January 11, 2010
In the course of the last penetration testing, I had an occasion to work with the following web application architecture:
I guess you will ask me, what’s wrong here?
The problem is that Oracle is not MySQL, and it simply doesn’t "know" about any shielding in the form of backlashes :) Oracle doesn’t consider the concept of shielding at all, because it’s a serious DBMS:
It should be mentioned that we have met a lot of Oracle DBMSs during the last penetration testing, and most of them contained the described vulnerability, i.e. they had a universal login "'or(1)=(1)--" (aka SQL Injection).
A similar feature of interpretation of a backslash ("\") as an independent symbol is characteristic for Microsoft SQL Server, too:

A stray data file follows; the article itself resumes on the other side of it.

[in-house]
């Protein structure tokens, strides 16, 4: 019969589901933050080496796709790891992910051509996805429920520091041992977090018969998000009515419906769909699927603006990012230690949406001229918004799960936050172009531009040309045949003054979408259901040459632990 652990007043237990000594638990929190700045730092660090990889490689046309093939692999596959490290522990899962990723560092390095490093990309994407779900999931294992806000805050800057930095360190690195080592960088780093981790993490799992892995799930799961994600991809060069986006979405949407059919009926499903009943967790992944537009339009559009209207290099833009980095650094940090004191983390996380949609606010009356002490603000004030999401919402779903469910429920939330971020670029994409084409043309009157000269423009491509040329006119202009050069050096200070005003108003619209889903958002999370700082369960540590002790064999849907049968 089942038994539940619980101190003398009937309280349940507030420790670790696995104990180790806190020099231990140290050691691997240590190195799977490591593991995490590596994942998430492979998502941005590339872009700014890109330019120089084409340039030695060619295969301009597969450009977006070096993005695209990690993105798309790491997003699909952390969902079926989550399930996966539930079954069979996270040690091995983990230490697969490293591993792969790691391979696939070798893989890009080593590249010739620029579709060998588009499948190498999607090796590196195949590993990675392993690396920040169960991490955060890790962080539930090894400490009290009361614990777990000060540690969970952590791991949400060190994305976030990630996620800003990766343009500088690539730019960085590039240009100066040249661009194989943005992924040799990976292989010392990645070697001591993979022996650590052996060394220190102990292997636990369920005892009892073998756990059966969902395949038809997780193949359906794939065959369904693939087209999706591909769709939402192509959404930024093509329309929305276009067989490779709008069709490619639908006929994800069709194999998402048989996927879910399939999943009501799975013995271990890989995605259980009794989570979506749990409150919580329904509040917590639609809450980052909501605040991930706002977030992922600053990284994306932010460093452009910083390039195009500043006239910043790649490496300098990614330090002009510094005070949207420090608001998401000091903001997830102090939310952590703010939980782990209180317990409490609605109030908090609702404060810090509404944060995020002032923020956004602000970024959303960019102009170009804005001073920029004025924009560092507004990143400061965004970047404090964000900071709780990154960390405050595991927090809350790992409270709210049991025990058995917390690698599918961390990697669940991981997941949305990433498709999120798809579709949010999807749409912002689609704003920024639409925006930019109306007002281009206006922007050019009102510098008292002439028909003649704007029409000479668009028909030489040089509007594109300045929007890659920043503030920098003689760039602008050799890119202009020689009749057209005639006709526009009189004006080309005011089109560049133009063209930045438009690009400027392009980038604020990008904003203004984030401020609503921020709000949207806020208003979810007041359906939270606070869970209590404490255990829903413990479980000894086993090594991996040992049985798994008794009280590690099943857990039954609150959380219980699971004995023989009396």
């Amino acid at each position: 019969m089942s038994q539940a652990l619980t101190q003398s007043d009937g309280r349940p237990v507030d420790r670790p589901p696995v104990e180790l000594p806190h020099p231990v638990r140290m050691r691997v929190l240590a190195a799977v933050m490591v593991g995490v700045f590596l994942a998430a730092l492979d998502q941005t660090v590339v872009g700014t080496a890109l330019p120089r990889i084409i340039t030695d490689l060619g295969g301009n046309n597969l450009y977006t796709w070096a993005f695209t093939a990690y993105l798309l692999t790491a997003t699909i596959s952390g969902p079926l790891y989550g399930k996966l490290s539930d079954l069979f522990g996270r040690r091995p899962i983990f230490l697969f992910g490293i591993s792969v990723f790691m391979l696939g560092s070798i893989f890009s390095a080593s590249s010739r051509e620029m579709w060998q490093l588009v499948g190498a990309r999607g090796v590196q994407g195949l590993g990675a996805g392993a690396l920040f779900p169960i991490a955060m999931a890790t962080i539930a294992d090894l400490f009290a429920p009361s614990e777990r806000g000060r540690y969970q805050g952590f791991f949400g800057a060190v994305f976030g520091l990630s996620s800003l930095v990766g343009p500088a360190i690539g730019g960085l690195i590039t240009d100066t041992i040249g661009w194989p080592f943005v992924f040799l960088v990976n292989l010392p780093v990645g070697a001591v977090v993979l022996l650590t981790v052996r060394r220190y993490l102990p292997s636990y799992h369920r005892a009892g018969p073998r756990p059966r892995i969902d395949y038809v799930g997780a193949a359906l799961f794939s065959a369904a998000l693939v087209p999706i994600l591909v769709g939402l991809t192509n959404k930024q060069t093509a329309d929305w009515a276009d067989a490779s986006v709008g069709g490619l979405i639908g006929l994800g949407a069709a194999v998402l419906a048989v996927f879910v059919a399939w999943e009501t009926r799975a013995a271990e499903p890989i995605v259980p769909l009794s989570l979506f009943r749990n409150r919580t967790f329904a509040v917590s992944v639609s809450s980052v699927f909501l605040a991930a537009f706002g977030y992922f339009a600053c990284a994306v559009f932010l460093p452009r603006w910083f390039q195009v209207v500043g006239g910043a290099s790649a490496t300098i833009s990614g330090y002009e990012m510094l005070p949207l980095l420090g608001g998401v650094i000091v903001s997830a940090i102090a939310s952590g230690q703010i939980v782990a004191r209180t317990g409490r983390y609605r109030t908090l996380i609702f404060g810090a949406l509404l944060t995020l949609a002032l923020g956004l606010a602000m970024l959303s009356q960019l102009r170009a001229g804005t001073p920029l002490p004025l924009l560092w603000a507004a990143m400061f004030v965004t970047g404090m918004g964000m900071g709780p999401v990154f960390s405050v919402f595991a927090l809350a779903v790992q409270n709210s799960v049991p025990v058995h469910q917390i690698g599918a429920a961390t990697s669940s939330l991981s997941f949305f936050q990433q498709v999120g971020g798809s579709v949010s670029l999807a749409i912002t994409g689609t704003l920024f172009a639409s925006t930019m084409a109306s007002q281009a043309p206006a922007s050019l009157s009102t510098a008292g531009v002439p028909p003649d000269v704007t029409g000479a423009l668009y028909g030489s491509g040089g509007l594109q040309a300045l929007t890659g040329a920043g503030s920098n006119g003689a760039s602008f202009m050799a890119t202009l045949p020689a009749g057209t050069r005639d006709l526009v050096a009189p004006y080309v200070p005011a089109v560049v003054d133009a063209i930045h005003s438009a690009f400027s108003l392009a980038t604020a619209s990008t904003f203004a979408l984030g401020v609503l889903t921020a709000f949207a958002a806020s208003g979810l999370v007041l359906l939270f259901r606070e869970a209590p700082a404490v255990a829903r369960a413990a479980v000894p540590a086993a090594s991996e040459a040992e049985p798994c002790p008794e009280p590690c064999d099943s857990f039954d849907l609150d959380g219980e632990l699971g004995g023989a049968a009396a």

For the Sybase database, we have:
Thus, it is necessary to take such features of DBMSs into account in the course of programming and porting your applications to various databases to avoid problems relating to SQL Injection.
Comment: this topic was described by Bernardo Damele [1,2] in his blog one year ago, but the practice shows that the problem is still urgent.